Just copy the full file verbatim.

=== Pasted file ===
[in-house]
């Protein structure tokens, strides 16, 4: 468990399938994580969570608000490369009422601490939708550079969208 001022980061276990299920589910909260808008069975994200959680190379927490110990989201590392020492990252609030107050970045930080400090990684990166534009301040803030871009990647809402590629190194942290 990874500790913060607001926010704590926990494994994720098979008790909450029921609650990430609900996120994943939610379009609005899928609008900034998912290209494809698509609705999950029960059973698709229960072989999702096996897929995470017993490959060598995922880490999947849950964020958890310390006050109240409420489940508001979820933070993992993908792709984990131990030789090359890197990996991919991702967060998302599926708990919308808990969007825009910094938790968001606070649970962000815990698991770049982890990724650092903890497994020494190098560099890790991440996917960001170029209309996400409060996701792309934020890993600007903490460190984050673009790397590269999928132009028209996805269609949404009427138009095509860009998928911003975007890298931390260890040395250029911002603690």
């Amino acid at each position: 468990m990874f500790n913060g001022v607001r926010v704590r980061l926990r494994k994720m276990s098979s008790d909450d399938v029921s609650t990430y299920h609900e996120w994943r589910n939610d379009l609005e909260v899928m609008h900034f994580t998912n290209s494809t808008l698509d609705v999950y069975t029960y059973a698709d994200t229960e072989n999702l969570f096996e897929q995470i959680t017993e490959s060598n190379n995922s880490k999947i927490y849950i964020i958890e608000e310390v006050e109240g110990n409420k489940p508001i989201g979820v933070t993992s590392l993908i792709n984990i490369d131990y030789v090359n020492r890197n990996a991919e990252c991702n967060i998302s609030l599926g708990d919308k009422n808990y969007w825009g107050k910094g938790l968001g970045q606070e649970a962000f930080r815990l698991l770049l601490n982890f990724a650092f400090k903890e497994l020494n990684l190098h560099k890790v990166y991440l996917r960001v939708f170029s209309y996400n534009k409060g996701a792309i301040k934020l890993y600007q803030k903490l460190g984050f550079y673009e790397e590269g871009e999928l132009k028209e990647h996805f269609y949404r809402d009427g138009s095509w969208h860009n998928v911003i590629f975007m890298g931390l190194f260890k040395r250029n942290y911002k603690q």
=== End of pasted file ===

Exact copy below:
[in-house]
């Protein structure tokens, strides 16, 4: 468990399938994580969570608000490369009422601490939708550079969208 001022980061276990299920589910909260808008069975994200959680190379927490110990989201590392020492990252609030107050970045930080400090990684990166534009301040803030871009990647809402590629190194942290 990874500790913060607001926010704590926990494994994720098979008790909450029921609650990430609900996120994943939610379009609005899928609008900034998912290209494809698509609705999950029960059973698709229960072989999702096996897929995470017993490959060598995922880490999947849950964020958890310390006050109240409420489940508001979820933070993992993908792709984990131990030789090359890197990996991919991702967060998302599926708990919308808990969007825009910094938790968001606070649970962000815990698991770049982890990724650092903890497994020494190098560099890790991440996917960001170029209309996400409060996701792309934020890993600007903490460190984050673009790397590269999928132009028209996805269609949404009427138009095509860009998928911003975007890298931390260890040395250029911002603690």
């Amino acid at each position: 468990m990874f500790n913060g001022v607001r926010v704590r980061l926990r494994k994720m276990s098979s008790d909450d399938v029921s609650t990430y299920h609900e996120w994943r589910n939610d379009l609005e909260v899928m609008h900034f994580t998912n290209s494809t808008l698509d609705v999950y069975t029960y059973a698709d994200t229960e072989n999702l969570f096996e897929q995470i959680t017993e490959s060598n190379n995922s880490k999947i927490y849950i964020i958890e608000e310390v006050e109240g110990n409420k489940p508001i989201g979820v933070t993992s590392l993908i792709n984990i490369d131990y030789v090359n020492r890197n990996a991919e990252c991702n967060i998302s609030l599926g708990d919308k009422n808990y969007w825009g107050k910094g938790l968001g970045q606070e649970a962000f930080r815990l698991l770049l601490n982890f990724a650092f400090k903890e497994l020494n990684l190098h560099k890790v990166y991440l996917r960001v939708f170029s209309y996400n534009k409060g996701a792309i301040k934020l890993y600007q803030k903490l460190g984050f550079y673009e790397e590269g871009e999928l132009k028209e990647h996805f269609y949404r809402d009427g138009s095509w969208h860009n998928v911003i590629f975007m890298g931390l190194f260890k040395r250029n942290y911002k603690q």